The Encyclopedia of Oklahoma History and Culture
SENTER, LEON BISHOP, SR. (1889–1965).
An architect, Leon Bishop Senter was born on March 5, 1889, in Morris, Kansas, to James and Emma Senter. Leon Senter received his training by correspondence and by practicum as a draftsman. He married Maudean Houghton in 1910 in Missouri, and the union produced three children.
In 1912 he joined the Kansas City, Missouri, architectural firm of Smith, Rae, and Lovitt as a draftsman and office manager. By 1918 he had become a full partner. The partners set up an office in Okmulgee, Oklahoma, circa 1915, with Senter as manager, but in 1920 Rae died and the partnership disbanded. Subsequently, Smith and Senter set up an office together in Okmulgee. In 1925 Leon Senter became a licensed architect in Oklahoma. His was license Number 1, as the state legislature had only recently enacted a law that regulated the industry and created licensing requirements and procedures. In 1928 he relocated to Tulsa, where in 1933 he formed Senter and Associates. That firm came to include his son, Leon B. Senter, Jr., also an architect.
Senter designed many buildings in Okmulgee and Tulsa but also worked in other urban areas around Oklahoma. Over the course of his career he proved sensitive to the changing architectural modes of his era. His first efforts illustrate the popularity of revival styles that reflected a view of the past. In Okmulgee, Smith and Senter are credited with designing the Orpheum Theater (1921, Spanish Baroque Revival), the Commerce Building (1921, Beaux Arts), the Okmulgee Carnegie Library (1922, Georgian Revival), the McCulloch Building (1926, Renaissance Revival), and several others. The library is listed in the National Register of Historic Places (NR 83002111).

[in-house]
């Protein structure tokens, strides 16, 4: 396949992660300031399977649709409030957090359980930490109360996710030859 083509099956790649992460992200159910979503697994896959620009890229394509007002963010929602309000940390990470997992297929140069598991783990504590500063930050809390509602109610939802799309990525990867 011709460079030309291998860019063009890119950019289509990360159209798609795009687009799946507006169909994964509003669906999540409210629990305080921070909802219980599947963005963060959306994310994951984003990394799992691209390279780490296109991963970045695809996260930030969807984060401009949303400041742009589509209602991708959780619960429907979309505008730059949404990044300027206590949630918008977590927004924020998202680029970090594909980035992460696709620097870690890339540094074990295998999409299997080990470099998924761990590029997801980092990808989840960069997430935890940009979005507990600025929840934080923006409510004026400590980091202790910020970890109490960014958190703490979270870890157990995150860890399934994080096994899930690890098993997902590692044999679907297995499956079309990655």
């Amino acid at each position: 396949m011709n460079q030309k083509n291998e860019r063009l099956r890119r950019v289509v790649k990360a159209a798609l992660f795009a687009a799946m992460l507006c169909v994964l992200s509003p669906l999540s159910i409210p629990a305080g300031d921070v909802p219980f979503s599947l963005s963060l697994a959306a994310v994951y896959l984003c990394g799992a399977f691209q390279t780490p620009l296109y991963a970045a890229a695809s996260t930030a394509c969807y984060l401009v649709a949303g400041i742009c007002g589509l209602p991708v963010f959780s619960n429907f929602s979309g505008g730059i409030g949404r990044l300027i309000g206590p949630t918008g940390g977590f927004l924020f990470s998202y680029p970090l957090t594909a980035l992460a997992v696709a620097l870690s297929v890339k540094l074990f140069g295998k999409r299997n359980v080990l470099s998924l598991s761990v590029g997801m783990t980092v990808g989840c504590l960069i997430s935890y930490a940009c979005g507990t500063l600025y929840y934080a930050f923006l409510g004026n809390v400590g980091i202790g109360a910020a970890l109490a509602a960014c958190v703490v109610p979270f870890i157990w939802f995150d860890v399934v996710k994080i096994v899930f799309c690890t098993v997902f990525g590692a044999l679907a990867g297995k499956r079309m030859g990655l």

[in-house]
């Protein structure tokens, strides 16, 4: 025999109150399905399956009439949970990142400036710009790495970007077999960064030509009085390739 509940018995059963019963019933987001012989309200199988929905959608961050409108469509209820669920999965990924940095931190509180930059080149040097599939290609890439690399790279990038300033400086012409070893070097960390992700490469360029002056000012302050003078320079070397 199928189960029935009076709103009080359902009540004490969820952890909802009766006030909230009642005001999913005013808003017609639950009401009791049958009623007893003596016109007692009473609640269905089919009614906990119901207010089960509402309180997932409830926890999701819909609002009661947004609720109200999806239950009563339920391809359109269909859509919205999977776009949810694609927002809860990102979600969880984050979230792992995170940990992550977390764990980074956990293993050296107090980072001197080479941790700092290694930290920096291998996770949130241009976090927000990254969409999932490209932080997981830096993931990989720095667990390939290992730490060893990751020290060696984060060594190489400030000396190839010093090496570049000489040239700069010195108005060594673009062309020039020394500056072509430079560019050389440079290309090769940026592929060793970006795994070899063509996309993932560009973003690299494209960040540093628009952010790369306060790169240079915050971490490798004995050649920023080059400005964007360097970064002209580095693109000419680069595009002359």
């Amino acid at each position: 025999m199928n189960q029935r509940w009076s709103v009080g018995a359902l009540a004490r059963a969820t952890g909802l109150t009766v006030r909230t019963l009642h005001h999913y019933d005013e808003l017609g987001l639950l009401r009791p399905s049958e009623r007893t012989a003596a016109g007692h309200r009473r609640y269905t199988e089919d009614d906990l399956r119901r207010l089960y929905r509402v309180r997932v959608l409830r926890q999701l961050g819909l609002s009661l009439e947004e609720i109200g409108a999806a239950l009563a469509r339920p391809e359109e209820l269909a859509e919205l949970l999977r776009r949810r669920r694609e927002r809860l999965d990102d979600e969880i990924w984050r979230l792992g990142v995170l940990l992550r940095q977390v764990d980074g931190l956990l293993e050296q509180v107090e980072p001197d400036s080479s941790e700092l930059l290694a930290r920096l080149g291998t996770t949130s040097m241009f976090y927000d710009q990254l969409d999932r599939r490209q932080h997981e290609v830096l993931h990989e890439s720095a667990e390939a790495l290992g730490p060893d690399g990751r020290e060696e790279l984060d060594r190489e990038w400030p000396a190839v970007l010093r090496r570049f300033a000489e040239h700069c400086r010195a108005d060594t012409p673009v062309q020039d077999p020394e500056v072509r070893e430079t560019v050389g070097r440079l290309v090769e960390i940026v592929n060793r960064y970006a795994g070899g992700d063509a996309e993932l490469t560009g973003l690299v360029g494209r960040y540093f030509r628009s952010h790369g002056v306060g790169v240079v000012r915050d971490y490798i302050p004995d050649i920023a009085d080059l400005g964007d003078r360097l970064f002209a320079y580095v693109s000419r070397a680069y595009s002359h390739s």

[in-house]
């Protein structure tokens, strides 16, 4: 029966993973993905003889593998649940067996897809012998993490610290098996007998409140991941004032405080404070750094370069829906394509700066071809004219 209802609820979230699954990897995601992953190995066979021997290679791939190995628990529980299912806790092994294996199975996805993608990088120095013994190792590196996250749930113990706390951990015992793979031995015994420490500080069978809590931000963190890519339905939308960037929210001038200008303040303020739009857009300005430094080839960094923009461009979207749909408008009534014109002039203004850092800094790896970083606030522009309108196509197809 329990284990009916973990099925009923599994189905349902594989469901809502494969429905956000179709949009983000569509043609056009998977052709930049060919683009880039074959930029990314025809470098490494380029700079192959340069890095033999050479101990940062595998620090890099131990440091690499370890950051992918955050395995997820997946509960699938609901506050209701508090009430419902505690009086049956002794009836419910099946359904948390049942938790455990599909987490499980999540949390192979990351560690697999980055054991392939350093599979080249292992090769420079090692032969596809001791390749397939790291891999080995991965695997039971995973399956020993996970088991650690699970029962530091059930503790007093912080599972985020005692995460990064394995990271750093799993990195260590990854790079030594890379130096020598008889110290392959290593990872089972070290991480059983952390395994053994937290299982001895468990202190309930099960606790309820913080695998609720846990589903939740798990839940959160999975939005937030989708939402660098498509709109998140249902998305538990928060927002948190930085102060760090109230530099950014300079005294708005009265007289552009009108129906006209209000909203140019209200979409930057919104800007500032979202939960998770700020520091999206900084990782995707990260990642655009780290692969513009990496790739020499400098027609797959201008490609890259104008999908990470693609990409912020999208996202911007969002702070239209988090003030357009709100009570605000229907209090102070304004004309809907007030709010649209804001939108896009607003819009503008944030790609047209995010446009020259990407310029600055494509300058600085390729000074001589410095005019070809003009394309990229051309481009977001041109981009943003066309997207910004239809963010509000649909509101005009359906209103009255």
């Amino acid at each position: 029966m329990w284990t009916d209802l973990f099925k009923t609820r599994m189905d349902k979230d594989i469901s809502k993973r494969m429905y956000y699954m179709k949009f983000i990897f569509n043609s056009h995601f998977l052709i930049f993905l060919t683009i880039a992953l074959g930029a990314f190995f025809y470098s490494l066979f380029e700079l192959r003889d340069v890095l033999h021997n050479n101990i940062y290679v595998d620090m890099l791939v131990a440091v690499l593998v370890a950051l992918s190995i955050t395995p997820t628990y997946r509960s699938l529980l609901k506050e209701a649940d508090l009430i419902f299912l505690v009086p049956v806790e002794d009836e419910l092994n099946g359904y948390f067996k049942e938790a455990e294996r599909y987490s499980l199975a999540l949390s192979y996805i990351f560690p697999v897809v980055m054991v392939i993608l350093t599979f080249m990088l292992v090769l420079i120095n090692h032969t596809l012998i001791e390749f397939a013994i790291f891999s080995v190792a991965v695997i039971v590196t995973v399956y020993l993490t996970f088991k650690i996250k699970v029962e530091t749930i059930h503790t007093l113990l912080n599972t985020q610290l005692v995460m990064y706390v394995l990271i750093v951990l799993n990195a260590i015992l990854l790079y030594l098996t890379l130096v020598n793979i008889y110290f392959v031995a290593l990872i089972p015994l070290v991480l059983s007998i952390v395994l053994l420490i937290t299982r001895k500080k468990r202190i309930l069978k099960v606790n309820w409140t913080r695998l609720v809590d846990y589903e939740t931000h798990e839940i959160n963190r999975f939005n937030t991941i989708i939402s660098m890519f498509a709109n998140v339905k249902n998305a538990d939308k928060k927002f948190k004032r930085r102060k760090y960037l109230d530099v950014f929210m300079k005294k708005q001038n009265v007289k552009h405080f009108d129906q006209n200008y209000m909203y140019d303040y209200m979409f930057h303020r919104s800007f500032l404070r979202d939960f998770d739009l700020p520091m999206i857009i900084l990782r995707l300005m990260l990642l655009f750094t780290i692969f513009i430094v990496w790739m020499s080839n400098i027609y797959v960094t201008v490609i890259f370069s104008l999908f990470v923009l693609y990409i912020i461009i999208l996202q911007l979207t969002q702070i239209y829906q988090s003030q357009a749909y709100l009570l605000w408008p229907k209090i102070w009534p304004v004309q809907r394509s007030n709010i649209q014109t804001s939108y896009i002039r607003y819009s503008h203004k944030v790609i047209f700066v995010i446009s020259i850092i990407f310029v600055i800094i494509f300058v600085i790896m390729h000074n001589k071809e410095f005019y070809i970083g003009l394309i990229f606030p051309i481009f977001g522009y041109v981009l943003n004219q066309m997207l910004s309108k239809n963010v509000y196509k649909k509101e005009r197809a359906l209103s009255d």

Many of Senter's buildings in Tulsa were designed in mid- to late-twentieth-century Modern Movement styles that are characterized by the use of strong visual lines rather than elaborate decoration. They include the Coliseum (1928, downtown, "Saracen Revival," razed), the Philcade Building (1930, Art Deco), the Tulsa Union Bus Depot (1935, downtown, Art Deco, razed), Will Rogers High School (1939, Art Deco), the Stanolind Pipeline Building (1949, Streamline/Art Moderne), the Mayo Motor Inn (1952, International style), the Downtown Tulsa YMCA (1953, International style), and the Page Belcher Federal Building and United States Post Office (1967, International style). National Register listings for architectural significance include Will Rogers High School (NR 07000918), the Philcade Building (NR 86002196 ), the Mayo Motor Inn (NR 08000850), and the YMCA (NR 16000625).
Senter was elected to the College of Fellows of the American Institute of Architecture in 1957. He also served on the licensing board for Oklahoma architects, was a member of the board of design for the Tulsa Civic Center, and held a seat on the National Council of Architectural Registration Boards. He died on September 16, 1965, in Tulsa.
ARCHITECTURE, WILLIAM WAYNE CAUDILL, JOHN DUNCAN FORSYTH, BRUCE ALONZO GOFF, PAUL WESLEY HARRIS
"Leon Senter, Jr.," American Institute of Architects Directory, 1956 (New York: R. R. Bowker Company, 1956).
Cynthia Savage, "Mayo Motor Inn," National Register nomination (2008), State Historic Preservation Office, Oklahoma Historical Society, Oklahoma City.
Jeanne Diehl Steinman, "Analysis of the Art Deco Style of Architecture in Tulsa, Oklahoma," M.S. thesis, Oklahoma State University, 1982.
Tulsa (Oklahoma) World, 30 December 1928.
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The following (as per The Chicago Manual of Style, 17th edition) is the preferred citation for articles:
Dianna Everett, “Senter, Leon Bishop, Sr.,” The Encyclopedia of Oklahoma History and Culture, https://www.okhistory.org/publications/enc/entry.php?entry=SE028.
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